2014 Toyota Corolla's gasoline engine bests diesel rivals' MPG and emissions
At a recent Toyota product launch for the midsize 2014 Corolla, Toyota’s representatives stated that the new 2014 Corolla LE Eco is the segment’s gasoline powered, non-hybrid fuel economy champ. Based on our analysis it seems as if the 2014 Corolla LE Eco is more than that. It is the most fuel economical mid-size family car period (non-hybrid). It also has better green credentials.
Fuel economy is not which car gets the best mileage (the Corolla does by the way). Rather, fuel economy is the measure of how economical a car is to run in terms of fuel cost, and it is not the same for diesel and for cars that use regular gasoline. Diesel is more expensive and that has to be factored in for a fuel economy analysis. Let’s start with fuel efficiency, which is a measure of how far a car can go on a gallon of fuel.
The 2014 Toyota LE Eco with its standard wheels gets 35 MPG combined. One Toyota representative we spoke to was firm in their confidence that this number will not be an exaggeration like the Hyundai numbers of a few years back. In fact, according to our source, the EPA verified the test for the Corolla themselves, rather than trust Toyota. The Chevy Cruze diesel gets 33 MPG combined and the Jetta 34 MPG.
On the highway the Cruze beats the Corolla in fuel efficiency garnering a 46 MPG rating. Corolla gets 42. However, when we compare fuel economy using $ 4.00 as the price per gallon of diesel, and $3.40 for regular unleaded, the Corolla again wins the fuel economy battle costing just 0.081 cents per mile versus the Cruze at 0.087 cents per mile on the highway. These prices are real in the author’s area today. Yours may vary.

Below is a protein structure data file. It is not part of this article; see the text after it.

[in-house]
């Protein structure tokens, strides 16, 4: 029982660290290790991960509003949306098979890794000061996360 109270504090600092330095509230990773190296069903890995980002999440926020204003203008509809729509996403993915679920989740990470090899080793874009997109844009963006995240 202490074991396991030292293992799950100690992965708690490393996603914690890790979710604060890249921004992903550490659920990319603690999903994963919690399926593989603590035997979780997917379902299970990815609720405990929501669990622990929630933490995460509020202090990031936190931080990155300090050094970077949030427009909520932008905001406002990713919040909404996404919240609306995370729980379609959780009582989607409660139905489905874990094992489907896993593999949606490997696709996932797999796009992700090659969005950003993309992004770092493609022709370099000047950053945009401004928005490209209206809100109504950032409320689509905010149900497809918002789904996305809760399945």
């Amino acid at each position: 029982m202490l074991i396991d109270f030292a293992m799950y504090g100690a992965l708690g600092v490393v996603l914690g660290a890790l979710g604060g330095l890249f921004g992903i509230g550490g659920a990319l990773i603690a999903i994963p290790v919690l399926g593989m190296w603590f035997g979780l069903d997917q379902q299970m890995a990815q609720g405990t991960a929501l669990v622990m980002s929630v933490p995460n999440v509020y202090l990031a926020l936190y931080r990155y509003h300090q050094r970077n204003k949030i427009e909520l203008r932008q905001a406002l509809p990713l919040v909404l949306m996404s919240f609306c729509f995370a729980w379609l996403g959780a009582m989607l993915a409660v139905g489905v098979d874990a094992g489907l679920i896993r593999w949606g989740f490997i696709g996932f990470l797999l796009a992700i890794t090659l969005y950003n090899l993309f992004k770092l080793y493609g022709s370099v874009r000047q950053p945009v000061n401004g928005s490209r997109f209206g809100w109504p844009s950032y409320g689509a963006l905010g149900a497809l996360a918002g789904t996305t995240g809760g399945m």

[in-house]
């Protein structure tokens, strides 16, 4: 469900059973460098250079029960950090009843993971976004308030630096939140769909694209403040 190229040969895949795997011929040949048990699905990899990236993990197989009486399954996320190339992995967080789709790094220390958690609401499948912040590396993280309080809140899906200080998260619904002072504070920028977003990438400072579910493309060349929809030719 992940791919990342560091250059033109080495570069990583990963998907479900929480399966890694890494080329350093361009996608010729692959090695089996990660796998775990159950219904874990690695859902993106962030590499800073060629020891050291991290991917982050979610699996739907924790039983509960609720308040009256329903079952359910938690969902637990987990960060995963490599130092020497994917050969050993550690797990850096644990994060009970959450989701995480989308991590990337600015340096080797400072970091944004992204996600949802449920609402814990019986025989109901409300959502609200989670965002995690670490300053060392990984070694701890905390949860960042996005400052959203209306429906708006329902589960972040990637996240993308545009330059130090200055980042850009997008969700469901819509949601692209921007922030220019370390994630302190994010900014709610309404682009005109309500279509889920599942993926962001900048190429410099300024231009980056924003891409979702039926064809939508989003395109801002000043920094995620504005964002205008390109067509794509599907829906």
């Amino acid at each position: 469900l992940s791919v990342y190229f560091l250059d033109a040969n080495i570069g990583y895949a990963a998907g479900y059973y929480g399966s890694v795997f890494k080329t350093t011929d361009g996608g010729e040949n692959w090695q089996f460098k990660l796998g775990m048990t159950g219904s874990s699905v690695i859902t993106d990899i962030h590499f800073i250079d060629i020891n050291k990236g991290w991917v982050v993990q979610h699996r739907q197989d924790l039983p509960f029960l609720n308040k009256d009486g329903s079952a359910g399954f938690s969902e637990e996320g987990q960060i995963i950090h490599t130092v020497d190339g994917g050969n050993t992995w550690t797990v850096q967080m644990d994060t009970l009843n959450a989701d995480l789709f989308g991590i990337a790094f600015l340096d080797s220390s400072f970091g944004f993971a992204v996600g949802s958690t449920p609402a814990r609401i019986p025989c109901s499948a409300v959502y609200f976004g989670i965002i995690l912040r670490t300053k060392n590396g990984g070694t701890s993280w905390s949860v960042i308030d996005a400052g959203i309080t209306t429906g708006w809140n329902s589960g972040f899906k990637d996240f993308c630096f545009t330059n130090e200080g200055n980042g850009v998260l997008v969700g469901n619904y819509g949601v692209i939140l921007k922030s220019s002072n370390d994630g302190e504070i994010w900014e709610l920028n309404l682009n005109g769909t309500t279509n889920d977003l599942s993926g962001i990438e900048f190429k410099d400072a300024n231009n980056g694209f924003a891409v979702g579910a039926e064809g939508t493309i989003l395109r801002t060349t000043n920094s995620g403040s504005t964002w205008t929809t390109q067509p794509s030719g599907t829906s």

Next, let’s jump to the environmental arguments. According to fueleconomy.gov, the 2014 Corolla LE Eco produces less CO2 per mile than either the Volkswagen Jetta diesel or the Chevy Cruze diesel. The Corolla weighs in at 257 grams per mile, then the Jetta with 297 grams per mile, then the Chevy Cruze with 307 grams per mile. It seems sort of hard here for the diesel folks to claim any sort of victory in terms of environmental benefits versus gasoline.
Let’s now look at the diesel societal-benefits argument. Despite diesel car advocates trumpeting their favorite fuel’s miraculous abilities, diesels are neither more fuel efficient, nor more environmentally friendly than modern gasoline powered cars. Let’s now review how we get either diesel or gasoline. We get either and both, from a barrel of refined crude oil. Currently, according to a wide number of sources, a barrel of refined crude in America yields about 19 gallons of gasoline and about 11 gallons of diesel. Diesel lovers can wish otherwise, and we are willing to be proven wrong about this, but by all accounts moving to diesel does nothing to reduce America’s dependence on oil, foreign or otherwise. In fact it moves us in the wrong direction.